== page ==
Full text available here.

Basil Donovan, Christine Harcourt, Sandra Egger and Christopher K. Fairley, “Improving the health of sex workers in NSW: maintaining success” (2010) New South Wales Public Health Bulletin 21(4) 74–77.


NSW has a diverse sex industry that is limited in its size by modest demand. There is no evidence that decriminalisation in 1995 increased the frequency of commercial sex in NSW. Though the largest sector, female brothels, is now mainly staffed by Asian women, condom use for vaginal and anal sex exceeds 99% and sexually transmissible infection rates are at historic lows. These gains are attributable to the long-term support of the NSW Department of Health in collaboration with the community-based Sex Workers Outreach Project and sexual health services, facilitated by the removal of criminal sanctions without the expense and access barriers of licensing systems.

Full text available here.

This report highlights 42 innovative examples from 28 countries and regions in which the workplace and/or workforce was used as an entry point to reach sex workers, men who have sex with men, transgender populations, people who inject drugs, migrant workers, truckers, ship and dockworkers and the prisons populations with HIV services. Country case studies are presented from Cameroon, Cote d’Ivoire, Kenya, Lesotho, Malawi, Namibia, South Africa, Southern Africa, Zambia and Zimbabwe (Africa); Canada, Guyana and USA the Americas); United Arab Emirates (Arab States); Bangladesh, Cambodia, China, India, Papua New Guinea, Sri Lanka, Thailand and Vietnam (Asia and the Pacific); and Albania, Austria, the European Union, Scotland and the United Kingdom (Europe and Central Asia.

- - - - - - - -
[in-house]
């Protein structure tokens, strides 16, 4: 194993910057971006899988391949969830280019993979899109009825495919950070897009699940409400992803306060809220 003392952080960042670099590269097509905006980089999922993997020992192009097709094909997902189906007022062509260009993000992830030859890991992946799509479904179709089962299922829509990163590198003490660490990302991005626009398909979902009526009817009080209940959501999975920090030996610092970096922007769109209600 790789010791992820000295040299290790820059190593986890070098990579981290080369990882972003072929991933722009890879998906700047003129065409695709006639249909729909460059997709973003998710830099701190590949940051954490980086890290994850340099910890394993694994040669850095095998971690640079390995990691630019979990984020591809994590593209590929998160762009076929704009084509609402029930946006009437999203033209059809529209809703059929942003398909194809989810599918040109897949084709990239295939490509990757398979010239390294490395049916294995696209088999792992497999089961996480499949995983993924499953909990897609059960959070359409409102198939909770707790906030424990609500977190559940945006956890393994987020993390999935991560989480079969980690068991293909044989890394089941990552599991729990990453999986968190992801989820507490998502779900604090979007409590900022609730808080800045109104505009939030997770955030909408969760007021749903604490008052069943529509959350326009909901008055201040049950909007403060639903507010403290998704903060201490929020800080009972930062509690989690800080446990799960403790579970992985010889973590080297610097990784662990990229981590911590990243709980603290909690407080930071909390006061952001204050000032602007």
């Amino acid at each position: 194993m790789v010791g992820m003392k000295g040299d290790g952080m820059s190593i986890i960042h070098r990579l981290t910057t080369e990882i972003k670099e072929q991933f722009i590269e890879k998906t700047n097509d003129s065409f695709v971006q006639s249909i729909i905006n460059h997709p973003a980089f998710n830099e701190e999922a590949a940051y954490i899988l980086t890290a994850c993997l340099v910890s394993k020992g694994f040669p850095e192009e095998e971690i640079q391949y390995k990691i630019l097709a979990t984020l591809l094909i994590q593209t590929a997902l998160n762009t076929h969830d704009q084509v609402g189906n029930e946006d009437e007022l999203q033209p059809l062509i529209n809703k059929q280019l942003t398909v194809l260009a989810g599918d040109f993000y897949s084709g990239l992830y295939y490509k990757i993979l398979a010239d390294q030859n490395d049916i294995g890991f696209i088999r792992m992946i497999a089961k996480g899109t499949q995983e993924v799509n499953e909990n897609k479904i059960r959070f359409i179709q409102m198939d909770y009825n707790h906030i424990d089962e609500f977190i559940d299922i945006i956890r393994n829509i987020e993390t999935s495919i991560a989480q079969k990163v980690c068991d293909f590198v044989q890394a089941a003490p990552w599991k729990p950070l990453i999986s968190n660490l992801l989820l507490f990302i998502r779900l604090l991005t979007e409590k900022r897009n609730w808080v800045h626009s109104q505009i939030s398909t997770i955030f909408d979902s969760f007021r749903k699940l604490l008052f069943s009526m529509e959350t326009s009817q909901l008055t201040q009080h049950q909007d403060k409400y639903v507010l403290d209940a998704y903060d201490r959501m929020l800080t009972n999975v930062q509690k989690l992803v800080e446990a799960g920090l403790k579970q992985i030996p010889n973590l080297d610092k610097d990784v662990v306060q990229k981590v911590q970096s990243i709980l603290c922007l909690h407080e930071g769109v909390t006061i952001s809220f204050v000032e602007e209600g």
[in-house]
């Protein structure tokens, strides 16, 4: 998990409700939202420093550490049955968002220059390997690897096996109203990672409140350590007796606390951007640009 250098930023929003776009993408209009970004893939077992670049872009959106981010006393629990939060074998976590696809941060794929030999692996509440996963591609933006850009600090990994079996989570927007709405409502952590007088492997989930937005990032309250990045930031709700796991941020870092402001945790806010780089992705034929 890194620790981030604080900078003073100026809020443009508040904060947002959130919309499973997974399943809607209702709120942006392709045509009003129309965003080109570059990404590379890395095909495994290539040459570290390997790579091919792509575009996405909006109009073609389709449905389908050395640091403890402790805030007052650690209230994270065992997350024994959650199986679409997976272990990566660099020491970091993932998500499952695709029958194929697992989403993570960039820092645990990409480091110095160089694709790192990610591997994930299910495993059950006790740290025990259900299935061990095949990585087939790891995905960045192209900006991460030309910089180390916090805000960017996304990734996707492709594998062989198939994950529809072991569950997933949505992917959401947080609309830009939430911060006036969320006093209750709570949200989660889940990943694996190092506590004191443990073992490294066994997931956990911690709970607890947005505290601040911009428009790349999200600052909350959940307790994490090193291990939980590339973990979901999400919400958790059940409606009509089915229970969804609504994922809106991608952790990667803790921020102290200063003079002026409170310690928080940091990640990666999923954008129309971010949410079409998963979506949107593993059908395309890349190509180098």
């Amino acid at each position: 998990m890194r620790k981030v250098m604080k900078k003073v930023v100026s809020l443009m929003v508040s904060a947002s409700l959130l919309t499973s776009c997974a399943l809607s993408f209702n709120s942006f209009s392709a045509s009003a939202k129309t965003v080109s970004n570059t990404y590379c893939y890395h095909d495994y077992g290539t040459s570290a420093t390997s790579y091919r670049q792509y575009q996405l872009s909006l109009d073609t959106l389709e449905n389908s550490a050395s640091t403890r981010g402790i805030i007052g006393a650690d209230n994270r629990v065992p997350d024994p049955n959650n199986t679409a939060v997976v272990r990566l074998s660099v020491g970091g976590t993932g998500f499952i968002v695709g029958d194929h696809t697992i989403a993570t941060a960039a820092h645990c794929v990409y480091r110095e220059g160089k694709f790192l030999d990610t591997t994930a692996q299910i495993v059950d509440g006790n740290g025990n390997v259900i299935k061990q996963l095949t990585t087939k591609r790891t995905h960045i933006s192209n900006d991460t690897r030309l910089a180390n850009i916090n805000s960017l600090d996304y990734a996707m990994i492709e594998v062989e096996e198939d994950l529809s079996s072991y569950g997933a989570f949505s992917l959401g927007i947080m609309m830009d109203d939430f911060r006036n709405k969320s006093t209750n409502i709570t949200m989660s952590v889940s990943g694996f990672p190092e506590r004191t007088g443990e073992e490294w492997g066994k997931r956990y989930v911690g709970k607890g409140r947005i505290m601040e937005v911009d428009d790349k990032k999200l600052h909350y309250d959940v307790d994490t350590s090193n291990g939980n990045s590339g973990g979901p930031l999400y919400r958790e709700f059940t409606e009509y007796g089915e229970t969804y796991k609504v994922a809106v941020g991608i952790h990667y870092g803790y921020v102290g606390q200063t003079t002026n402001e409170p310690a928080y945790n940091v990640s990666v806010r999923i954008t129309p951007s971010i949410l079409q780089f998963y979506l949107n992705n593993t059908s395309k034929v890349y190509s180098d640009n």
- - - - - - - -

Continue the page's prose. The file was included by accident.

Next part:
Full report available here. 

Robertson, Angela M.; Syvertsen, Jennifer L.; Amaro, Hortensia; u. a.: Can’t Buy My Love: A Typology of Female Sex Workers’ Commercial Relationships in the Mexico–U.S. Border Region, in: Journal of Sex Research 51 (6), 2014, S. 711–720.